The Market Meets Its Match: Restructuring the Economies of Eastern Europe
By Alice H. Amsden, Jacek Kochanowicz, and Lance Taylor
Harvard University Press, 1995, 250 pp
Lost Opportunity: Why Economic Reforms in Russia Have Not Worked
By Marshall I. Goldman
W. W. Norton, 1994, 290 pp
These two books deal critically with the economic reforms of the early 1990s in formerly communist countries, although from quite different angles. Goldman's book is a lively and highly readable account of the evolution of economic reform in Russia, offering brief contrasts with economic reform and recovery in Germany and Japan after the Second World War and with Poland, Hungary, and China in recent years. He lauds Gorbachev for his political opening but is highly critical of him for equivocating on economic reform, missing the opportunity for gradualism and in effect forcing the Yeltsin-Gaidar team into their "shock treatment" of 1992, although in fact they did not introduce a full set of reforms then. He is also critical of the reformers for failing to reform the currency and for favoring privatization of state enterprises over creation of new enterprises, such as in China. But his basic message is that deep-seated Russian attitudes and institutions would have made reform difficult and prolonged even in the best of circumstances.
Amsden, Kochanowicz, and Taylor offer a detailed and scathing attack on what they take to be the uncritical application of market fundamentalism to the complex problems of transforming centrally planned economies into market-oriented economies, which they agree was necessary in both Russia and Eastern Europe. They emphasize the need for maintaining adequate aggregate domestic demand, arguing that exports could not plausibly provide adequate demand in the short to medium run; regret the effort at what they call "pseudoprivatization" on the grounds that it cannot provide the investment necessary for modernization and transformation; and argue that if there are appropriate models elsewhere in the world, they are to be found in the export-oriented dirigiste economies of East Asia, especially Japan and South Korea, with their strong government guidance, financial support, and even protection of selected activities, rather than the relatively laissez-faire British-American model.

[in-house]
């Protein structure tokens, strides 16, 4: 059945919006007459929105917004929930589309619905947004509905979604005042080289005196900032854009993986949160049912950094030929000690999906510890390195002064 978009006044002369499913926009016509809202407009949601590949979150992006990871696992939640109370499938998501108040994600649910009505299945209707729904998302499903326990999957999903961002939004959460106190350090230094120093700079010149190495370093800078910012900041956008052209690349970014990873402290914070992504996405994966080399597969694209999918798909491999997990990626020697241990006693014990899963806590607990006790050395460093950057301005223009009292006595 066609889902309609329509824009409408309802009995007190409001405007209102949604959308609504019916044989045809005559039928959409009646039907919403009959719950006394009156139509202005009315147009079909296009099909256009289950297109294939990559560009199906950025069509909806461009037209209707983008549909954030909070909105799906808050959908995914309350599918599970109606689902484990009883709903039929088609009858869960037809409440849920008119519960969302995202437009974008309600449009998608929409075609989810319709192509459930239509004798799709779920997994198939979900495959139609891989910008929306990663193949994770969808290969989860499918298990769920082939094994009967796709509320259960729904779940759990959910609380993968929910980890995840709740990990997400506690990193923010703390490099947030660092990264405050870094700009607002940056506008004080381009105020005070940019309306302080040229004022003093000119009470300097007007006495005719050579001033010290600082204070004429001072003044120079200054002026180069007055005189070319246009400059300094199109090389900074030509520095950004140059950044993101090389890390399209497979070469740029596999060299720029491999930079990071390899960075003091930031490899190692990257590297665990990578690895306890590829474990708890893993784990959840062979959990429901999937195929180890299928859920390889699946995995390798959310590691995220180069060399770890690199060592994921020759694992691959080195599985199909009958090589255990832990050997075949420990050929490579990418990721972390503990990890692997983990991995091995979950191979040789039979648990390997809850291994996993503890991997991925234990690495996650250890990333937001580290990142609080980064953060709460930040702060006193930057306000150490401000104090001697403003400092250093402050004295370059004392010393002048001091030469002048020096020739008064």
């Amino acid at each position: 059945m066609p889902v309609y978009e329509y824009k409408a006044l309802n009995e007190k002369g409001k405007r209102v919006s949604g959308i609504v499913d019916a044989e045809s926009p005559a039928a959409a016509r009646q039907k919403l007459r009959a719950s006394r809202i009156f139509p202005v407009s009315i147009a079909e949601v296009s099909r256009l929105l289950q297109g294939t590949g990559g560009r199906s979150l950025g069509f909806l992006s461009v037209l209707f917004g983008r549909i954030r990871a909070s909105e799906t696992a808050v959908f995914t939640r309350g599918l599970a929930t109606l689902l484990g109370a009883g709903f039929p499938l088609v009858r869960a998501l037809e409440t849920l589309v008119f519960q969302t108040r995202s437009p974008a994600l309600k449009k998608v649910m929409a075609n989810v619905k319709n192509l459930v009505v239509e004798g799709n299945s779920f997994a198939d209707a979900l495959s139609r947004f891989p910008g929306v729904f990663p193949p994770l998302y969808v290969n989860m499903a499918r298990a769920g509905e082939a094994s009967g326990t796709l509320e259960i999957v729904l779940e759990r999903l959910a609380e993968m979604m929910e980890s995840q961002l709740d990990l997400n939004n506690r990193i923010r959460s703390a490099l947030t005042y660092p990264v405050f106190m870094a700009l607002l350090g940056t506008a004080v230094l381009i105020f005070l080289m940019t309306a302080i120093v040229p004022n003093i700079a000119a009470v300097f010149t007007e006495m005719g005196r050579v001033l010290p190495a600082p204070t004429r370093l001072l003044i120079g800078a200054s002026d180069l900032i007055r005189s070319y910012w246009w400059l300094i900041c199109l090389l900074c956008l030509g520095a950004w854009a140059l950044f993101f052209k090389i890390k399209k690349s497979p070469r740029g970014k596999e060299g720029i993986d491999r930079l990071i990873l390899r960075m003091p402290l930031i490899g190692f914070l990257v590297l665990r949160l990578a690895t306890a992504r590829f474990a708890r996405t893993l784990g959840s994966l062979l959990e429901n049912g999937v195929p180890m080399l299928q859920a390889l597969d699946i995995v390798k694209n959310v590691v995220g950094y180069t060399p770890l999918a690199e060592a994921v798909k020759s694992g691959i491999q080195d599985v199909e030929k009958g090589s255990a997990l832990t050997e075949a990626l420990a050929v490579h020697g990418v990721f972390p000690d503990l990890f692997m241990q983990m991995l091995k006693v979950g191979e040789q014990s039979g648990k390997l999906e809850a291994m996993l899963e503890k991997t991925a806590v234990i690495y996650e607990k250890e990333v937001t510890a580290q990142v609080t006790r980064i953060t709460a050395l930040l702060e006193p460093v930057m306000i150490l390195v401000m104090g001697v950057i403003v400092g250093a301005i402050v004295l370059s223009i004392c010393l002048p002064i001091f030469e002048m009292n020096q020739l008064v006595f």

Both these books presume that economic reforms in Russia have not worked. That judgment is premature. To be sure, they have not worked smoothly, and many Russians are materially worse off today than five years ago. But the Russian economy was deteriorating steadily before Yeltsin arrived, with little prospect of improvement without major change. That economy has been reformed dramatically, many Russians are better off, many problems remain, and the returns are not yet in.